A daytime view of the famous Fremont Street near the intersection of South 2nd taken in July 1953. Some of the most well-known casinos and hotels of the time are in the photo, including the Golden Nugget Gambling Hall and the Hotel Apache.
Nothing gets in the way of gambling in Las Vegas, not even water. Gambling in swimming pools caught on early in Sin City, but that's no surprise really. The people that go to Vegas to gamble don't want to stop for anything, and we're sure the hotels don't complain about the additional income.
The famous Bluebell Girls dance troupe may have started out in Paris, but by 1958 they were a hit and had various shows around the world, including Las Vegas. Here they are performing at the Stardust Hotel suspended on platforms above the audience
A great example of Vegas theatre, here we have showgirls dancing in a Jackpot'show at a casino in 1955. The dancers in the background would typically adorn their heads with lucky symbols like horseshoes, wishbones, shamrocks, and number sevens.
Blackjack has been a popular game since its invention and is now the most widely played casino banking game in the world. This photo shows a group of very serious-looking gentlemen trying to beat the dealer in a Las Vegas Club. You have to remember though, the house always wins.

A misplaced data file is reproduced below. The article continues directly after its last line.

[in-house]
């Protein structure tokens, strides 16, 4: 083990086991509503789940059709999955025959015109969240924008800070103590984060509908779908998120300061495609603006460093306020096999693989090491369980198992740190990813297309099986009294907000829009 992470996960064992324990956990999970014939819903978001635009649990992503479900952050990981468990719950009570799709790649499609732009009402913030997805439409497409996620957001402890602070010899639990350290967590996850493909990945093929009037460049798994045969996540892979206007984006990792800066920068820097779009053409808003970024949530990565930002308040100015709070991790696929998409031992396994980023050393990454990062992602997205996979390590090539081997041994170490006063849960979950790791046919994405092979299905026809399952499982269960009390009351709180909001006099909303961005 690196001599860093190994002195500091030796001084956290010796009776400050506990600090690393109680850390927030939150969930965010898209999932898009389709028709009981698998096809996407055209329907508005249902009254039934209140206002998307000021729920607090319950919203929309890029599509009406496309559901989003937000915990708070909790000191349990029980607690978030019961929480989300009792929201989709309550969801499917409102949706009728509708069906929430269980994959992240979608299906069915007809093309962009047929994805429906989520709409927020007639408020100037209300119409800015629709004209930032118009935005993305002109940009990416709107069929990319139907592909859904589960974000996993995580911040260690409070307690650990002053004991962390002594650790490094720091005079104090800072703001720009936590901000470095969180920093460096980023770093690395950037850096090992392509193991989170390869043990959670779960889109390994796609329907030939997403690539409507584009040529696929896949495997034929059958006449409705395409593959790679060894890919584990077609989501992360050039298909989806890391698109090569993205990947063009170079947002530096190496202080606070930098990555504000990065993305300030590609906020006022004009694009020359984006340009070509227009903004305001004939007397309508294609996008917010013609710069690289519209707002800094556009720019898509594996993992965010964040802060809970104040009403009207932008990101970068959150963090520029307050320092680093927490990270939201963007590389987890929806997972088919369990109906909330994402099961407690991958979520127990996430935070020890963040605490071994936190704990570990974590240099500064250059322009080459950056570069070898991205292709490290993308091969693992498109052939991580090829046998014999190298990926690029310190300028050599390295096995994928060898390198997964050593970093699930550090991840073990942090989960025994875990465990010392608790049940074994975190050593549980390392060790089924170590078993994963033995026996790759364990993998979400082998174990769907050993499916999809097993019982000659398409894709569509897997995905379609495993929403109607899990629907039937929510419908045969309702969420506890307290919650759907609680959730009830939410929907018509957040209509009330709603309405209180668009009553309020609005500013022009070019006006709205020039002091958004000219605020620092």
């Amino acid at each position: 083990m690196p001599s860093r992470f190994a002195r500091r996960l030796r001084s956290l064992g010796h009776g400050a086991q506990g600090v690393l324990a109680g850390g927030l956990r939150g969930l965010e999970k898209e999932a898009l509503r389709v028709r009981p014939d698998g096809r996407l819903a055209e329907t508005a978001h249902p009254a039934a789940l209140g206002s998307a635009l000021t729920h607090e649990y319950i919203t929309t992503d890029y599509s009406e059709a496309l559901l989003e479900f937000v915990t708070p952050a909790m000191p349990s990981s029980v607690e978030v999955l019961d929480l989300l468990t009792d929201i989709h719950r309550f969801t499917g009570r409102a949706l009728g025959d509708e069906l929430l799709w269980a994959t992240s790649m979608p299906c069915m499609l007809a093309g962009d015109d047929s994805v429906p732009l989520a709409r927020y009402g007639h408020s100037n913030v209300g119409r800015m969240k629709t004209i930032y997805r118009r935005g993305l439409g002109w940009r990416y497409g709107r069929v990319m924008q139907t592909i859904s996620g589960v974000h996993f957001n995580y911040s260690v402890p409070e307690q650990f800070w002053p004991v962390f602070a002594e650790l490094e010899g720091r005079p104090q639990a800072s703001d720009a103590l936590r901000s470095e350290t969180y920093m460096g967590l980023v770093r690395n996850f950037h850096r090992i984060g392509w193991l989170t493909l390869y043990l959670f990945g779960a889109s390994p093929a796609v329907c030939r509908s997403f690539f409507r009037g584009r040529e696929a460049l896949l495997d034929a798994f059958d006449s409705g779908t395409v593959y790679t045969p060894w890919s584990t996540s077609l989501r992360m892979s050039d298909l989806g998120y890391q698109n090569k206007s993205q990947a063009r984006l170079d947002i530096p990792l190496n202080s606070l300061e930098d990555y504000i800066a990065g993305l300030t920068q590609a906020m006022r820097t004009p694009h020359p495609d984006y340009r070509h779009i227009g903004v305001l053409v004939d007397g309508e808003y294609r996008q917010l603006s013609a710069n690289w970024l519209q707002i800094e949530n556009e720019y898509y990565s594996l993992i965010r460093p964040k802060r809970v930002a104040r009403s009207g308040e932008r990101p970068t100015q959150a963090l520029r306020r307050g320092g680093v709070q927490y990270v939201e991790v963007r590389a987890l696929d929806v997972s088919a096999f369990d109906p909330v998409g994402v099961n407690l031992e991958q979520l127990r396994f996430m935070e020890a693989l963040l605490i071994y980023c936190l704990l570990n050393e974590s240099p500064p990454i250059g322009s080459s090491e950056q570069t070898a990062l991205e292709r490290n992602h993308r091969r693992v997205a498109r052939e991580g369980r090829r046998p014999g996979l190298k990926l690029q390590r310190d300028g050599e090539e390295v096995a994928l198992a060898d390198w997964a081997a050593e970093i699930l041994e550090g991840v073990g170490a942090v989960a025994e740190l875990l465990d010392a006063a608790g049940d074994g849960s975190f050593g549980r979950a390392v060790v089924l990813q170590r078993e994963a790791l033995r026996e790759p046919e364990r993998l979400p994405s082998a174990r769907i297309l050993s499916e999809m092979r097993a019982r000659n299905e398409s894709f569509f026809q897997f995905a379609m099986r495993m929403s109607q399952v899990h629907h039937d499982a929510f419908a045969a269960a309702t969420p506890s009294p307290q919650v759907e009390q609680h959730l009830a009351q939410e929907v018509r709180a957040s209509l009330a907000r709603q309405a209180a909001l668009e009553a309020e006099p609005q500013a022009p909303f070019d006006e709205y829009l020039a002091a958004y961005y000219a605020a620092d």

Like the Bluebell Girls, another French import to Las Vegas was the nightclub Moulin Rouge. The originator of the cancan dance, by 1954 the club had made its way to Vegas. This is a photo of the dancers performing on stage at Moulin Rouge, which has remained a very popular show till today.
The Stardust Resort and Casino opened in 1958 and operated for 48 years before shutting down in 2006. This photo was taken during the launch of the resort and shows some women sitting and posing on a rocket with smoke billowing out. They didn't live in the time of rampant selfies, but a good photo op has always been hard to resist.
Las Vegas was home to many Entertainers and all the big names performed there at some point or the other. Here we have jazz singer Rosemary Clooney performing at Wilbur Clark's Desert Inn Hotel and Casino in the late 1950s. Of her many hits, you might be familiar with this one - Mambo Italiano.
The 1950s was an amazing time for jazz, and the new style of music was taking the country by storm. Peggy Lee has now spent over six decades entertaining and working with music. Here she is as a young woman performing in the late 1950s.
Here we have singer Bobby Darin, comedian George Burns and the singing group the Chordettes, consisting of Jinny Osborn, Nancy Overton, Lynn Evans, Carol Bushman, performing on stage together at the Sahara Hotel and Casino during the late 1950s
Frank Sinatra was one of the biggest stars of his time. After early success, his career took a downward turn and he found his way to Las Vegas where he became one of its best-known residency performers as part of the Rat Pack. His fame in Vegas helped his career and he came back to both music and acting, winning several awards after his Vegas days.